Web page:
Results

Comprehensive vitreous proteome profiling

To obtain a comprehensive mechanistic perspective underlying PDR, we performed a case-control study comprising of 20 PDR patients that represented the diseased condition and 20 individuals without PDR, with ERM, a proliferation of retinal glial and pigmented epithelial cells, as the control group. All the ERM cases used as control in this study were primary ERM cases, and not related to other secondary causes such as retinal vascular disease, retinal breaks, or previous laser treatments. The demographics of all participants used for the discovery cohort are described in Table 1 (Supplementary Table S1A). The vitreous humor samples from these 40 individuals were collected using approved clinical procedures with informed consent. Proteins were extracted from these samples (two samples were excluded at this stage, see methods) followed by trypsin digestion as described in the methods. For robust quantification of proteins across the samples, we adopted a tandem mass tag (TMT)-based approach for multiplexed quantification of proteins coupled with iso-electric focusing-based offline peptide fractionation to enhance overall peptide identification, and thus proteome coverage. The study pipeline is depicted in Figure 1A. At a 1% false discovery rate (FDR), we identified a total of 1805 proteins in total across all the samples (Supplementary Table S2 and Supplementary Figure S1A). The high coverage can be attributed to both the robust proteomic workflow as well as the wide sample cohort used in this study. This constitutes a comprehensive proteome coverage of the human vitreous, with a considerable portion of proteins consistent with those previously reported [24-27]. On an average, we quantified about 1240 proteins per vitreous sample with approximately similar numbers (~1200 proteins) across both the ERM and PDR study groups, after excluding two outlier samples (Figure 1B and Supplementary Figure S1B). Notably, we obtained completeness in quantification for 847 proteins across all samples, and 1028 proteins were quantified in at least 75% of each individual group. Since vitreous proteins are extracellular and possibly secreted from surrounding eye tissues, we also assessed the quantified proteins for their cellular localization (Figure 1C). We observed that a majority of these proteins were predominantly extracellular, with terms such as 'extracellular exosome', 'extracellular space' and 'extracellular region' showing high enrichment. Apart from these, we also observed enrichment for 'blood microparticle'. These could possibly be explained by the highly angiogenic nature of the retina during retinopathy. In addition, we also observed a proportion of proteins encompassing other cellular compartments including cell surface and lumen indicating the involvement of secretory proteins, and platelet alpha-granules rich in growth factors and coagulation factors.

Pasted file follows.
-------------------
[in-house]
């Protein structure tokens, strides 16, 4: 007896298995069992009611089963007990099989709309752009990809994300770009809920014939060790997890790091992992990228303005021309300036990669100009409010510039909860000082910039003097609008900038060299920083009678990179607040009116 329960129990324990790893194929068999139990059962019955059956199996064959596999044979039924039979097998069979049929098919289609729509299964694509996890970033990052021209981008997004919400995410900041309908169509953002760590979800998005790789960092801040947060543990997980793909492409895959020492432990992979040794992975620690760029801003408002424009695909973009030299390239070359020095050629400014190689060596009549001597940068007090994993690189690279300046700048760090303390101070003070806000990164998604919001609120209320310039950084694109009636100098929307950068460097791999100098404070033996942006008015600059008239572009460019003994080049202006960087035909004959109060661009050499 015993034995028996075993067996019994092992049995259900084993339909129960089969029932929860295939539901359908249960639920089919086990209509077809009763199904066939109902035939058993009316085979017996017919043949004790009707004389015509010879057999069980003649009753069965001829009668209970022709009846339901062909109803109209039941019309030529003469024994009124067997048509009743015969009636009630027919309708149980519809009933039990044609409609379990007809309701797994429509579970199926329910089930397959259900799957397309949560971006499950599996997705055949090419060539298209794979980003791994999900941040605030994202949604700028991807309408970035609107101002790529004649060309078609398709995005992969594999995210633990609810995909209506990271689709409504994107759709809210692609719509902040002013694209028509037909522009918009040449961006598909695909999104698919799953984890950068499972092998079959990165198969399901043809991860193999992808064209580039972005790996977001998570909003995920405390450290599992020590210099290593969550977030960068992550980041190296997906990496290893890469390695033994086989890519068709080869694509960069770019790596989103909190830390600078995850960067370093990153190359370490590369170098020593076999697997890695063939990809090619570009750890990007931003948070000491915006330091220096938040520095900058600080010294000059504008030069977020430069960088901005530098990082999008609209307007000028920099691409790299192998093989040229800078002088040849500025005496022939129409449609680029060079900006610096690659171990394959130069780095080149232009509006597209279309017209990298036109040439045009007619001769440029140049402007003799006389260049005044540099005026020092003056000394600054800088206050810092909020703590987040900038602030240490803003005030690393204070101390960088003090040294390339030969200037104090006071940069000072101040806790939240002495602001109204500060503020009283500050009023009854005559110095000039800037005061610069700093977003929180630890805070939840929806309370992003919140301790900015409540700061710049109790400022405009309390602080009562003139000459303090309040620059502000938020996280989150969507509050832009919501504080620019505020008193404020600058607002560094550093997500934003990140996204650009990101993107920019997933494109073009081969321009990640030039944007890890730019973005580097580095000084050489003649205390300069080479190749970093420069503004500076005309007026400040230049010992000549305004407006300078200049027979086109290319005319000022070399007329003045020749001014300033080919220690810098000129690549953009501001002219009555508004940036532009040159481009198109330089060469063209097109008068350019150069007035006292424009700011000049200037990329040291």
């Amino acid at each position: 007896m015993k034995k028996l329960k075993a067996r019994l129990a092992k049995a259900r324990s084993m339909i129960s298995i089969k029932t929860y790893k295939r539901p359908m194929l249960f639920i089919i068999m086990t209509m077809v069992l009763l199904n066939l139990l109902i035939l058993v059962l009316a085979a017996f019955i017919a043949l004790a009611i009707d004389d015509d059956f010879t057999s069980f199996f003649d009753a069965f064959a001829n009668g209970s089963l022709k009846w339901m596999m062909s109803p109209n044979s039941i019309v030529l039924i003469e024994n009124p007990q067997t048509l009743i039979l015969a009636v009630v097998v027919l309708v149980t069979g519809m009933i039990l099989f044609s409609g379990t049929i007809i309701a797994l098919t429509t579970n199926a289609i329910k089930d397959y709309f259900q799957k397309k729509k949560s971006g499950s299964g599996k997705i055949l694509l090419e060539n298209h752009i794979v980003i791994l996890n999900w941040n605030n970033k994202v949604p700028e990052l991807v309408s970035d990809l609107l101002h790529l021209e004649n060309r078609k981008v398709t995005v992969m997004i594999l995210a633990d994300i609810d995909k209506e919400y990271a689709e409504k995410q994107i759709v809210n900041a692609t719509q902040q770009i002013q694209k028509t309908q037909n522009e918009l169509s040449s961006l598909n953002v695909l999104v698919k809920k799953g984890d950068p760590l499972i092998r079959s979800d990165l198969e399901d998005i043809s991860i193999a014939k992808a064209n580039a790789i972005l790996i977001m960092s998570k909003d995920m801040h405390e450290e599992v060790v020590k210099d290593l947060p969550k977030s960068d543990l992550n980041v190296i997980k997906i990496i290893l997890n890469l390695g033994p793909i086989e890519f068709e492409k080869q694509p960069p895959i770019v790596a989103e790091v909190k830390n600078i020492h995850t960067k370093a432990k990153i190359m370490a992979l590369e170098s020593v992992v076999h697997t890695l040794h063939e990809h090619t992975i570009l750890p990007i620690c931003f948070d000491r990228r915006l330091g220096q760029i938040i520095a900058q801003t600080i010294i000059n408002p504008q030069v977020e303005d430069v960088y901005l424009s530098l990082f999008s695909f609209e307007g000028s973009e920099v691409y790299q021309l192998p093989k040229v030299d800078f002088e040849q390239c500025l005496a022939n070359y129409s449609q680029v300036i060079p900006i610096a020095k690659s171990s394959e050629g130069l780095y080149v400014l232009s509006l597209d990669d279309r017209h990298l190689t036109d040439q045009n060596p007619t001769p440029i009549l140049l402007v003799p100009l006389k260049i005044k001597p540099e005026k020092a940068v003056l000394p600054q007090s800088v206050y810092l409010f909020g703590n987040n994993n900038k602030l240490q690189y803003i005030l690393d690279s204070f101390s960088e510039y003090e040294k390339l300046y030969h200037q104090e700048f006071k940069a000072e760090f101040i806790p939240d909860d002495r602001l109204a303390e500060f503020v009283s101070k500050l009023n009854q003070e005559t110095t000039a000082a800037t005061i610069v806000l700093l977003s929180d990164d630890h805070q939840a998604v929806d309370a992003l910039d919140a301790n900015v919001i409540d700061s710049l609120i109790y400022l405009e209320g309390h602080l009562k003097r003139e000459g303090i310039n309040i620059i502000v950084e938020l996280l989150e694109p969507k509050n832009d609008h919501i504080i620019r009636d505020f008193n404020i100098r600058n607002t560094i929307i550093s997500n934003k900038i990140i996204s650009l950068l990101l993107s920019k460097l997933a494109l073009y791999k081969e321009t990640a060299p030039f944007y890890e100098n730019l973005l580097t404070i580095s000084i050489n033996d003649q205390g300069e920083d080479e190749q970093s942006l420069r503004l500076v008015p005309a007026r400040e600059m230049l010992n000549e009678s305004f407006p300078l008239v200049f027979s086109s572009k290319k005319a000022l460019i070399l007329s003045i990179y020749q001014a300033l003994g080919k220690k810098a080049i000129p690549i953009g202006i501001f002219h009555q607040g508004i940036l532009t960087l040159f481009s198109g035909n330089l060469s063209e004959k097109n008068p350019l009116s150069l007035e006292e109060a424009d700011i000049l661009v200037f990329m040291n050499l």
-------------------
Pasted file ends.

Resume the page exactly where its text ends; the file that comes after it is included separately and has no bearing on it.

We next investigated the abundance spectrum of proteins across the ERM and PDR groups, which revealed that the quantified proteins spanned over a wide range of magnitude across both the groups (Figure 1D). A closer look into the top abundant proteins highlighted several proteins including albumin, transferrin, complement protein C3 and α1-antitrypsin (SERPINA1) as consistently abundant among both the control and PDR groups. Certain abundant factors in ERM vitreous such as RBP3, CLU, SERPINF1, PTGDS, APLP2 and HPX, however, occupied lesser abundance niches in the PDR group. Among these, the retinol binding protein 3 (RBP3) is considered a prognostic marker offering protection against the development of DR [28, 29], clusterin (CLU) is an anti-permeability factor for the treatment of diabetic blood-retinal barrier breakdown causing vascular leakage [30], and SERPINF1 (PEDF) is regarded as a suitable candidate for gene therapy for neovascularization due to it mediating anti-angiogenic and anti-fibrotic effects [31, 32]. All these suggest a loss of protective factors in the vitreous of PDR patients that complicates DR severity. Such a loss could possibly arise from aberrations in protein secretions or selective degradation of the abundant proteins. In contrast to the control group, PDR vitreous showed higher abundance of proteins that constitute the fibrinogen complex (FGA, FGB, FGG) known to promote retinal fibrosis, ultimately leading to PDR development [33]. Thus, the overall vitreous abundance landscape captured is consistent with physiological changes during PDR.